Made wise by experience, Bradford abolished the commune and, instead, assigned to each family a plot of land for which it was solely responsible. The result was predictable.  “This had very good success, for it made all hands industrious, so as much more corn was planted than otherwise would have been.”  Or, as Rush said, “supply-side economics.”

Because the Pilgrims had a personal stake in their labor, they worked hard, and produced surplus crops that they traded with the Indians or sold to British merchants.  Soon, this small band of wanderers in a far-off outpost of the nascent British Empire had created a profitable, growing, and quite attractive little society.

Paspajak Patrol

So, where are we now?  We are witnessing two events unfold, both of which have the potential to wreak terrible destruction on healthy, functioning, open democracies.  And we have those two events unfolding during the once-in-a-lifetime convergence of holidays that celebrate a military victory over tyranny and an economic victory over socialism.  These holidays celebrate defining moments in history.  They show that, no matter how dark things appear, people of passion, intelligence, and faith can “repair the world” (hebrew:  tikkun olam).  A great miracle happened there, in Jerusalem; a great miracle happened there, in the Plymouth colony; and we cannot reject the idea that great miracles can still happen, whether in the Middle East or in America.

We lose under only two circumstances:  we are wiped off the face of the earth (something all tyrannies have tried against the Jews, but thankfully without success) or we give up (something that too many disaffected, disheartened conservatives keep threatening to do).

Call it coincidence or call it a sign from a higher power, but the fact remains that, as Israel and her friends in America watch Obama try to include America in the Axis of Evil, and as we Americans watch a concerted effort to socialize the American economy, destroying America’s fundamental character and greatness, tonight and tomorrow serve as powerful reminders that, with faith and courage, a small band can destroy a great tyranny and that the socialist experiment can be undone with a return to greatness.

To everyone, Jewish and non-Jewish alike, I wish you a very happy Hanukkah, as we take eight days to remember that miracles do happen and that tyrants are overthrown.

And to everyone, American and non-American alike, I wish you a very happy Thanksgiving, a day on which we count the myriad blessings in our lives, both big and small, and we remember that, while socialism may temporarily mute the striving, creative, dynamic, productive, energetic parts of human nature, it cannot destroy them.

Be Sociable, Share!
  • Mike Devx

    As Thanksgiving approaches, I want ti say, a time of crisis can be a time of renewal, too.
    Bradfprd did not just wake up the morning after the Pilgrims landed, and announce he was abandoning socialism.  No… they had to suffer first.  They had to enter the crisis.  Out of the crisis, that time, came renewal.
    Israel can be seen, by choices over the last few decades including the choice of leadership of such people as Tzipi Levni, and allowing their military infrastructure to decay in the 2000’s, as having become complacent.  Obama’s hostility and his nefarious actions concerning Iran make it clear that Israel is entering a crisis period.
    Obama could not have been elected if America were the country it used to be decades ago.  We too are entering the crisis period.  Crisis has a way of forcing us all to accept hard, cold truths of reality that we might rather not face up to.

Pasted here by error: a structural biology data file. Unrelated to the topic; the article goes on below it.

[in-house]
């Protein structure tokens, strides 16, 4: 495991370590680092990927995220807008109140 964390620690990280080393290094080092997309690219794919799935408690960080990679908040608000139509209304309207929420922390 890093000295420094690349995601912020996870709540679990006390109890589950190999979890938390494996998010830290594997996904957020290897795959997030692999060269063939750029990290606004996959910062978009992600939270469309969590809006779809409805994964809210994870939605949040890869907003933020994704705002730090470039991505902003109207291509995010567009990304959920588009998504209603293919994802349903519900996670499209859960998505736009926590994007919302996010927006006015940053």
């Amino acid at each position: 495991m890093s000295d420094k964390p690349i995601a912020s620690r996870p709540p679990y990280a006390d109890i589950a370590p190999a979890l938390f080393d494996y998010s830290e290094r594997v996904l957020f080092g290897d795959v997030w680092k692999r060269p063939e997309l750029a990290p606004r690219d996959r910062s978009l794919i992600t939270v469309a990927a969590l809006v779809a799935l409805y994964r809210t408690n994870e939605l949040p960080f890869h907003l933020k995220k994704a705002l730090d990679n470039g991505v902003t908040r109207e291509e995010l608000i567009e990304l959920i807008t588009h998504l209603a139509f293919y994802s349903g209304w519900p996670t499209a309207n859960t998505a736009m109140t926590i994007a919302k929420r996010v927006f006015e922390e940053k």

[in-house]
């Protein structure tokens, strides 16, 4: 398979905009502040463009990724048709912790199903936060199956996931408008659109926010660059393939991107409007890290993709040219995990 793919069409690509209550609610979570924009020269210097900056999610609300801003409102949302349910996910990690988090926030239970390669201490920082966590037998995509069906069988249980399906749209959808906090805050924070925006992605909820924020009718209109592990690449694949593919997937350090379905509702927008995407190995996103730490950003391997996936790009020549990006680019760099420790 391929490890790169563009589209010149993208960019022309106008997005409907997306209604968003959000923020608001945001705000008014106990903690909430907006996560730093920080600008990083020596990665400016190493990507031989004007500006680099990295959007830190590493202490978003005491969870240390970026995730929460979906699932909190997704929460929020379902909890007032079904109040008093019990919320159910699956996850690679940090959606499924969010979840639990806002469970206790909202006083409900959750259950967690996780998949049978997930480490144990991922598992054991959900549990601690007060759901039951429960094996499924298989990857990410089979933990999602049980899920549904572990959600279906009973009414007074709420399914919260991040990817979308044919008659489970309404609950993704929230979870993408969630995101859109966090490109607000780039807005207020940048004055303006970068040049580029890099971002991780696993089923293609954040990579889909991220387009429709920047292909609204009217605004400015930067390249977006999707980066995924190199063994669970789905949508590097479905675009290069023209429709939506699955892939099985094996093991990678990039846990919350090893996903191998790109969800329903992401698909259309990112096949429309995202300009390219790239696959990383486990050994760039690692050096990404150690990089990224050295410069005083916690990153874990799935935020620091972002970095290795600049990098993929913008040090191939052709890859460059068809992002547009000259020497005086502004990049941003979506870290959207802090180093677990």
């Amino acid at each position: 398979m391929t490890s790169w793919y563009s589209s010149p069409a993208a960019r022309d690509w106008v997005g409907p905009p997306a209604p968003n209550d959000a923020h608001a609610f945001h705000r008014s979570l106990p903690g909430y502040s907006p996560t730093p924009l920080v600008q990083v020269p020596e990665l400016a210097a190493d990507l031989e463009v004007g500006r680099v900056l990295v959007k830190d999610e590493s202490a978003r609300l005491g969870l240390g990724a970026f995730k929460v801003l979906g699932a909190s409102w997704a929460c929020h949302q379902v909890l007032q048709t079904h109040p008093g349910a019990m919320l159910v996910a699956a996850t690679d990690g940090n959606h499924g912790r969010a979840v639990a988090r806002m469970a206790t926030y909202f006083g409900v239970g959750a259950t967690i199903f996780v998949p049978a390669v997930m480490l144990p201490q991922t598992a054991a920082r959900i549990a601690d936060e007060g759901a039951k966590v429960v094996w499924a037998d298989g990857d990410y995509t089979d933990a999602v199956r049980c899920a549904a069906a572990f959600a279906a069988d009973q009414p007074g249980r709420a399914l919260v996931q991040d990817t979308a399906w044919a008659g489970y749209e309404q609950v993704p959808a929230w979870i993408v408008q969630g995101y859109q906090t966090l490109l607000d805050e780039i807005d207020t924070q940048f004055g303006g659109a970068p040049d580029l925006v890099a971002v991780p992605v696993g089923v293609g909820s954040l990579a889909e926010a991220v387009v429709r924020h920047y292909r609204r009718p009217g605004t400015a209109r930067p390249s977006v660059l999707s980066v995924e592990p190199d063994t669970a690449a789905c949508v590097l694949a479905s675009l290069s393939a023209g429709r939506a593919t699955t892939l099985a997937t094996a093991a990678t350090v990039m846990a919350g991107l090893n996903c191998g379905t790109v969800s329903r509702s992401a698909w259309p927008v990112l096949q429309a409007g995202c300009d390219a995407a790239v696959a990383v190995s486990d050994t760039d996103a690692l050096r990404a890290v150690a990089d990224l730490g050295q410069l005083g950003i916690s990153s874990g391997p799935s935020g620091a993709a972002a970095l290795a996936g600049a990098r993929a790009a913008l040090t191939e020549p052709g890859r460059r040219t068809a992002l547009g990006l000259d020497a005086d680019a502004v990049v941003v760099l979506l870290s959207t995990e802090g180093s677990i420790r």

But out of crisis can come renewal.  Thanksgiving is a good time to hope that as nations, Israel and America will emerge from crisis renewed, and better for having overcome.

  • Charles Martel

    I had a wonderful dream last night…
    I was on a golf course when Gerald Ford, healthy and hale, suddenly appeared. He placed his ball and teed off, shanking the sucker something awful. “Fore! “Fore!” he screamed at the party in front of him, which apparently was about to become the target of his errant ball.
    SMACK! The speeding orb hit hard against Barack Obama’s head, dropping the mom jeans-wearing nancy boy into a heap. “Get Biden on the phone,” snapped a Secret Circus agent. “Tell him he’s the leader of the Free World now!”
    Alas, my delightful reverie ended all too soon when my doofus boxer, Baxter, decided to lick my face.

  • Texan99

    You’ll love this.  More unintended consequences:  some bright soul at a hospital figured out it would save the hospital money to buy qualified Obamacare coverage for their sickest, poorest patients and have the hospital pay the premiums itself.  After all, these are very needy people, the very ones the new law is supposed to help.  They’re in dire straits and probably can’t afford the premiums.  And it would be very wrong to deny coverage to these desperate patients merely because they’re sick, right?
    No, the Obama administration and insurers are up in arms about the proposal, because it will upset the balance of the risk pools, dumping all those expensive sick people in.
    I’ve been turning this over in my mind.  If sick people can scrape up many thousands of dollars a year to buy exchange insurance, that’s OK with the White House.  If they can get subsidies from taxpayers and not pay anything out of pocket, that’s OK with the White House.  But if hospitals pay for it, even if it saves the hospitals money overall, that’s terrible, because then sick people will pour into the exchanges and get covered at last.  Weren’t the sick people who couldn’t otherwise get insured the whole point of this exercise?  Wasn’t it a terrible problem that poor, sick people were dumping their problems on hospitals via EMTALA and leaving the taxpayers holding the bag?